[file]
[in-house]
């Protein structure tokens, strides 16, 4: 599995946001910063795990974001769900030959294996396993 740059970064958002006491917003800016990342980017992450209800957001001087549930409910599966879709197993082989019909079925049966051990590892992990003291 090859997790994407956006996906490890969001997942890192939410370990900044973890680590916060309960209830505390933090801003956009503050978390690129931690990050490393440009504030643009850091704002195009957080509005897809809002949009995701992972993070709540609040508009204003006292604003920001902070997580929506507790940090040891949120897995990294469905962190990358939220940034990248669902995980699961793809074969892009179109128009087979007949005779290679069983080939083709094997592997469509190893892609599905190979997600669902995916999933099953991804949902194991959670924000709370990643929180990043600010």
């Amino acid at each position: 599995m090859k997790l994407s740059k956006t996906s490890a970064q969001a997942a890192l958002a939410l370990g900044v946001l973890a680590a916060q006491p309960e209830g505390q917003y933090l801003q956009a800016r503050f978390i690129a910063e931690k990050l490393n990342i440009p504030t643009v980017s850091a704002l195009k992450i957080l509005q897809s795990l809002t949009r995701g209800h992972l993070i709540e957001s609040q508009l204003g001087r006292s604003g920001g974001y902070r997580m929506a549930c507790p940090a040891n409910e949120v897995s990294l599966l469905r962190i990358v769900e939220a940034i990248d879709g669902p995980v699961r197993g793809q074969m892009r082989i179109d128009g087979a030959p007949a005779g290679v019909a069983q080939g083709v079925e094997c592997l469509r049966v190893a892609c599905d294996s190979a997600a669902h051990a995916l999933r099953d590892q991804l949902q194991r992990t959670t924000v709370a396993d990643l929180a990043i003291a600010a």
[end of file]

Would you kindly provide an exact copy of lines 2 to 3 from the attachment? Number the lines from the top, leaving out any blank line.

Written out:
């Protein structure tokens, strides 16, 4: 599995946001910063795990974001769900030959294996396993 740059970064958002006491917003800016990342980017992450209800957001001087549930409910599966879709197993082989019909079925049966051990590892992990003291 090859997790994407956006996906490890969001997942890192939410370990900044973890680590916060309960209830505390933090801003956009503050978390690129931690990050490393440009504030643009850091704002195009957080509005897809809002949009995701992972993070709540609040508009204003006292604003920001902070997580929506507790940090040891949120897995990294469905962190990358939220940034990248669902995980699961793809074969892009179109128009087979007949005779290679069983080939083709094997592997469509190893892609599905190979997600669902995916999933099953991804949902194991959670924000709370990643929180990043600010």
């Amino acid at each position: 599995m090859k997790l994407s740059k956006t996906s490890a970064q969001a997942a890192l958002a939410l370990g900044v946001l973890a680590a916060q006491p309960e209830g505390q917003y933090l801003q956009a800016r503050f978390i690129a910063e931690k990050l490393n990342i440009p504030t643009v980017s850091a704002l195009k992450i957080l509005q897809s795990l809002t949009r995701g209800h992972l993070i709540e957001s609040q508009l204003g001087r006292s604003g920001g974001y902070r997580m929506a549930c507790p940090a040891n409910e949120v897995s990294l599966l469905r962190i990358v769900e939220a940034i990248d879709g669902p995980v699961r197993g793809q074969m892009r082989i179109d128009g087979a030959p007949a005779g290679v019909a069983q080939g083709v079925e094997c592997l469509r049966v190893a892609c599905d294996s190979a997600a669902h051990a995916l999933r099953d590892q991804l949902q194991r992990t959670t924000v709370a396993d990643l929180a990043i003291a600010a």